A WorkSafe investigator sent to Waikaraka Park after a photographer was hit and nearly killed by a stockcar was initially refused entry to the venue, the health and safety regulator claims.
And when the inspector finally gained entry, he and a colleague were allegedly blocked access to track bosses who WorkSafe say remained in the venue's hospitality area.
Photographer John Sprague was critically injured after being hit by a stockcar travelling at up to 80km/h on January 13, 2018.
Sprague was working near a large tyre which had been placed in the infield as a safety measure. He spent more than five months in hospital.
After the incident, a raft of speedway safety changes were initiated.
Documents released to the Weekend Herald under the Official Information Act show WorkSafe inspectors had problems at the venue on the night.
One inspector was "initially refused entry to the speedway venue by gate staff".
Once inside the Onehunga park, the inspector and a colleague were then "refused access by security staff to promotion officials, who were located in a corporate box".
Waikaraka Park president Frank Irvine rejected the claims, which feature in WorkSafe's investigation report.
He said he was in the venue's infield at the time, not the corporate area.
The venue's promoter and track manager Bruce Robertson said he was also aware of WorkSafe's access issues.
But he said: "They would be lucky to get in because the pit gate is locked once racing gets underway".
In terms of claims involving security staff, Robertson was also in the dark, adding he would not routinely spend much time in the venue's corporate area on race night.
"I might have gone into [the corporate area] for a minute or two but I run the meeting so I am in the infield, out at race control and all around the place," he said.
"I am certainly not located in there."
The investigation concluded that a prosecution could be considered against Speedway New Zealand under the Health and Safety at Work Act 2015 in that it "failed to manage risk arising from a work activity over which they exercise significant influence and control".
A peer reviewer of the investigation later wrote: "I agree that there is significant evidence of failures on behalf of SNZ. They have failed to assess and to manage a very obvious hazard (that they were well aware of) and that if realised, will inevitably result in serious injury or death."
But last December, prosecution plans were shelved. WorkSafe decided factors such as safety changes by SNZ, public interest, and the fact Sprague did not want any further involvement in the case meant court action shouldn't go ahead.
Changes introduced by SNZ include reducing the number of people allowed in infield areas, requiring them to get a safety briefing, and improved barriers.
That includes ensuring any person on the infield be behind a temporary barrier or in a vehicle. At Waikaraka Park, the tyre barrier has been moved further infield.
SNZ has worked with health and safety experts in its safety overhaul, which included the new infield management plan.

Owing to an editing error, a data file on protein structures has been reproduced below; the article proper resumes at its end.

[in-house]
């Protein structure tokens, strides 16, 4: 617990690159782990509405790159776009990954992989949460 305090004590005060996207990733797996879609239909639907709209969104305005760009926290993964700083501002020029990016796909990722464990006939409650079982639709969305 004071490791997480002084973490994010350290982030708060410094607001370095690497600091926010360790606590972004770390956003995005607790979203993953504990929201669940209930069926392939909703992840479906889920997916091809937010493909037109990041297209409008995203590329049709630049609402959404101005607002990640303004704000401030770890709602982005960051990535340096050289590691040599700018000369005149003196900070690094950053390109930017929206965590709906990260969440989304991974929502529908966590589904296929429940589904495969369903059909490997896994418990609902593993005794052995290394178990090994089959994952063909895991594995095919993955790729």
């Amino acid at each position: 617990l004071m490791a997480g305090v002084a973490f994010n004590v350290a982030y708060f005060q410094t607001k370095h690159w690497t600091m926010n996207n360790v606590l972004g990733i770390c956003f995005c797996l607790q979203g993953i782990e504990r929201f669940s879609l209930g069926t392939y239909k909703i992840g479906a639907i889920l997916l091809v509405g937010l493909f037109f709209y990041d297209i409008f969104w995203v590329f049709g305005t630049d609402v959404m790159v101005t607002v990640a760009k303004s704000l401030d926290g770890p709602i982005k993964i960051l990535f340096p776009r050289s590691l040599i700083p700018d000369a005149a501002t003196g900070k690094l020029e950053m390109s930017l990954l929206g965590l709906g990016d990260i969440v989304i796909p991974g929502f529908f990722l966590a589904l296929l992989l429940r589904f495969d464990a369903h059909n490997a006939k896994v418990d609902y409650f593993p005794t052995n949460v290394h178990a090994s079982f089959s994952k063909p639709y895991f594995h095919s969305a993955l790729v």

SNZ general manager Zoe Irons said that had involved a "huge amount of work".
"That wasn't an easy thing to develop as there are aspects to speedway in New Zealand which are unique to the rest of the world," she said.
Irons also said that the sport had some of the "best safety rules" in terms of global speedway, including around safety fences and other trackside safety equipment.
She said being proactive in terms of health and safety had become a growing factor in all sectors in recent years, including motorsport.
But she added: "All sport has elements of risk. There is always going to a risk involved in motorsport because of what you are dealing with, it is really just a matter of management of risk."
When asked what the message to member tracks was ahead of the 2019/20 season, Irons said: "Safety is a constant discussion, not just ahead of the season. And the sport will continue to learn and our focus is around the safety and education of our stakeholders."
Waikaraka Park has also recruited a health and safety officer.
Sprague was released from fulltime medical care on June 29, 2018. He has declined to comment.
The report revealed Sprague would not take part in the WorkSafe investigation adding that he and his wife "wanted to be left to get on with their lives".
It also revealed a photographer standing just metres from Sprague when he was hit also would not sign a statement which he had initially provided due to the "considerable distress that the incident caused him at the time, and the ongoing distress felt by him as a result".
The investigation report stated: "Footage of the incident shows the victim being thrown through the air, rolling across the ground, and coming to rest with no movement."
The report also revealed that a year before, Sprague and a witness to the crash were almost struck by another vehicle.
Two vehicles had crashed mid-race; the driver of one lost consciousness and their car passed "between the two, missing them by around three metres".